Will these be the Roaring 20’s?


A Look Forward to the Next Decade Through a Financial Lens

In order to look forward, it is important to look back. Let’s take a moment to consider the past decade.

Even though “past performance is no guarantee of future results”, “those that ignore history are doomed to repeat it”, the past decade was one of the best in history for the stock market and other asset classes.

What Recession?

The recovery has been so strong that most folks have forgotten about the recession.

There has been and unprecedented explosion in debt issuance. According to CNBC, student loan debt grew by over 150% and now the average outstanding balance is $34,144. Corporate bond issuance has surged as a result of historically low interest rates.

Taxes rates were cut in 2017 for individuals and corporate taxes were cut even more. While the corporate tax cuts were made permanent, those for individuals will expire, if congress does nothing, tax rates will rise at the end of 2025.


What Else Happened?

  • Russia annexed Crimea and was kicked out of the G-8.
  • Great Britain approved Brexit, and is trying to figure out how to make that happen.
  • Terrorist attacks spread throughout Europe and the Middle East
  • Mass shootings became a regular occurrence in our country
  • Smart phones became ubiquitous, and the rise in computer hacking, virus, phishing and other dark activities exploded, touching many individuals and businesses.
  • Data and identity theft have become commonplace. At the same time, we see a dramatic increase in online payments and transactions.

What’s Next?

There are many other significant things that happened in the past 10 years, here are 10 things to keep an eye on in the next 10.

  1. Taxes will be going up. The tax act passed in December of 2017 made permanent cuts in corporate tax rates. However, congress made the tax provisions temporary for individuals. So, on 1-1-2026, we will see taxes revert to where they were in 2017, unless congress acts to extend them. So strategize now to take advantage of lower rates.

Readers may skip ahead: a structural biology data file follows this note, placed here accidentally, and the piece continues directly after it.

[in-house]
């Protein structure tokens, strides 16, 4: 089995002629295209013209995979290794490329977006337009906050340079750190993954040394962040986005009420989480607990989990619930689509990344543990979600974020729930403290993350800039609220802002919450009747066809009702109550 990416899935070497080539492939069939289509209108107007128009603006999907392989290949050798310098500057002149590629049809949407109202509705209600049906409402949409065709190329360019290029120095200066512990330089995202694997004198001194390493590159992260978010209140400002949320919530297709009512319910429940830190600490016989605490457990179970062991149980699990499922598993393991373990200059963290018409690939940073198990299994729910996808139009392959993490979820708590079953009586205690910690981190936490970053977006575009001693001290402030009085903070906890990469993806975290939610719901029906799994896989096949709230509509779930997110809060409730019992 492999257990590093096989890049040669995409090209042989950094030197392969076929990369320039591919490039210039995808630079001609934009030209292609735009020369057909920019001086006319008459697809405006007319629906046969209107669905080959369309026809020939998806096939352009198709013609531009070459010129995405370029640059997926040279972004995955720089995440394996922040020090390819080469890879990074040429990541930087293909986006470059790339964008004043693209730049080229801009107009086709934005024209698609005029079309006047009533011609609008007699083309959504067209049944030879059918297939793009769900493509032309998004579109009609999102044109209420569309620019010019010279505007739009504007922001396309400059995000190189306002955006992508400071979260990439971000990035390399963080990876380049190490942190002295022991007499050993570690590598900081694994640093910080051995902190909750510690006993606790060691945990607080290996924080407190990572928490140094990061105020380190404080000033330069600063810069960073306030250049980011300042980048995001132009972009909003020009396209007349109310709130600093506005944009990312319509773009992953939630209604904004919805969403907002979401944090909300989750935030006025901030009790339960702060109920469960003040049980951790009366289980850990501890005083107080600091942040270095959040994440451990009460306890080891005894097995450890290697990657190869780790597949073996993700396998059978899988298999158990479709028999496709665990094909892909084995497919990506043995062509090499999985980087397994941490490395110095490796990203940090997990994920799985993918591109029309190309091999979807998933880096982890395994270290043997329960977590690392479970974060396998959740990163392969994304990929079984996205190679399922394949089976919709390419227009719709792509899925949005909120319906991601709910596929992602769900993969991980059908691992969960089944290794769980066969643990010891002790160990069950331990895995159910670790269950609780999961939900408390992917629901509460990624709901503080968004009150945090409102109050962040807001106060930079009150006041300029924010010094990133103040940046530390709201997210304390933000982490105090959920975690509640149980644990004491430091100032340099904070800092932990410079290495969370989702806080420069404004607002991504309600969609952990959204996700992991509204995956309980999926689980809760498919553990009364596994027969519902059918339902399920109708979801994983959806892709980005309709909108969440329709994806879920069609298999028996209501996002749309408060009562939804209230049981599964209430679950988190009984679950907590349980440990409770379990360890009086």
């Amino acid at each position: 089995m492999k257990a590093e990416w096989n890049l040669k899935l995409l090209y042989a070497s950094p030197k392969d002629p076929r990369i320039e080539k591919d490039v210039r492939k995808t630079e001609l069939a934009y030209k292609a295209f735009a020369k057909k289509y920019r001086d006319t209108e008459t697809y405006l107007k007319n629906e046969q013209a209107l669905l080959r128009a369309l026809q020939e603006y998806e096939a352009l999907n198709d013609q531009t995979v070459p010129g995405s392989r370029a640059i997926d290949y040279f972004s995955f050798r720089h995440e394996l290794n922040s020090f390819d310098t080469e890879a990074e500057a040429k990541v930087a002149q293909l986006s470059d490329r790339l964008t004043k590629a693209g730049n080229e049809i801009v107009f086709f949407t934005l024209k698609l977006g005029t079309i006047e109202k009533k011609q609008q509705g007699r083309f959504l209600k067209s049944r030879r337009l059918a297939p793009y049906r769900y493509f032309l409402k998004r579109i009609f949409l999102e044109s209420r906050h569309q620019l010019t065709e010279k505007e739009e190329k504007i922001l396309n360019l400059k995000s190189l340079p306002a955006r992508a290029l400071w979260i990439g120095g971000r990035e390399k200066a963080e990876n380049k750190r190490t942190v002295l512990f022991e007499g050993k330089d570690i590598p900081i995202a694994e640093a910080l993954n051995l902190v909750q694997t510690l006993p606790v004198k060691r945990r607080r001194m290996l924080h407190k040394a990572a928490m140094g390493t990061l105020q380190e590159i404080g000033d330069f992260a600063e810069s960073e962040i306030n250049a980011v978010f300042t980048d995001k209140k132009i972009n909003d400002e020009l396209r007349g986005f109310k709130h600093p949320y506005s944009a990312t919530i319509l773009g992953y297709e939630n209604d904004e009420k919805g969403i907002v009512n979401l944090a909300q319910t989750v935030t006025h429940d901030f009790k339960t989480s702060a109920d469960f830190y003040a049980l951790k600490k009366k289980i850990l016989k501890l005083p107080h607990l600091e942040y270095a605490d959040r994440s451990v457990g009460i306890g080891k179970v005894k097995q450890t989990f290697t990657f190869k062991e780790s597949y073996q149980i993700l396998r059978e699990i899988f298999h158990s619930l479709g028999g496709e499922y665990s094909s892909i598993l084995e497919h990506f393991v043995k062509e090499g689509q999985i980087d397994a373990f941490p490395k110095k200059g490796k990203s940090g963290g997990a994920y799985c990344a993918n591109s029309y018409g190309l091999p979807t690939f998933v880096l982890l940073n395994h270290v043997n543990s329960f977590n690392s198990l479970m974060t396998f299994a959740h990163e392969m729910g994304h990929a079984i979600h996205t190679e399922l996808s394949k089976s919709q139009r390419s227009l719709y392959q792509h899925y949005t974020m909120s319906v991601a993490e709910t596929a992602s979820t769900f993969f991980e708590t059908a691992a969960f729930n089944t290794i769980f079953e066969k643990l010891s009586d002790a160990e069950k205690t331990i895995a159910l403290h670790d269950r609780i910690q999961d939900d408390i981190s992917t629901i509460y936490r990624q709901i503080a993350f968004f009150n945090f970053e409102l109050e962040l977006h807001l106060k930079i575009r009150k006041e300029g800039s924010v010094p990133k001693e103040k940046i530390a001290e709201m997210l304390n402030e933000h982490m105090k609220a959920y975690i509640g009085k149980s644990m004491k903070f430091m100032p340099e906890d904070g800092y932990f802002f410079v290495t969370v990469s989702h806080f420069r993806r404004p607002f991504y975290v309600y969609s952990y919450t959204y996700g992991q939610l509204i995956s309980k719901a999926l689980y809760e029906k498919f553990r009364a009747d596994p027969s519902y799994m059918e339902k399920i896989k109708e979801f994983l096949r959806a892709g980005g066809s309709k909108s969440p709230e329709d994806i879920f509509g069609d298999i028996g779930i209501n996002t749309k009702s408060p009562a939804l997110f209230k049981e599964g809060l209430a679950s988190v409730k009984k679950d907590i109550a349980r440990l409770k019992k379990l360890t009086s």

2. IRA’s are not good to leave to your heirs. The Secure Act went in force on 1-1-2020. One of the provisions eliminates the “stretch IRA” provisions we have enjoyed for decades. This means that if someone other than your spouse is the beneficiary of your IRA (Roth also), they will have to completely remove the funds from that account within 10 years or face significant tax penalties. If your heirs are in their peak earning years, their tax bite will be significant. You must consider how and when to spend this asset, or at least make a plan to minimize the taxes on your beneficiaries.
  3. There will be a lot of competition to borrow money. We currently have a federal budget deficit that is around a Trillion dollars a year and growing. The tax cuts were not offset by dramatic increases in the economy, so tax revenue hasn’t grown nearly enough to cover all the increased spending on the federal level. This means more borrowing.
  4. Don’t forget corporate debt. Along with the need for the federal government to finance the deficit, the level of corporate debt is 52% higher than it was in 2008 (according to Forbes)! Back then over 90% was considered “investment grade” when issued. Today, the credit quality is much lower, with only about 76% considered to be “investment grade”. A slowdown could cause a lot of this debt to default or lose a lot of value. These bonds are in a lot of bond funds, so check to see what you own.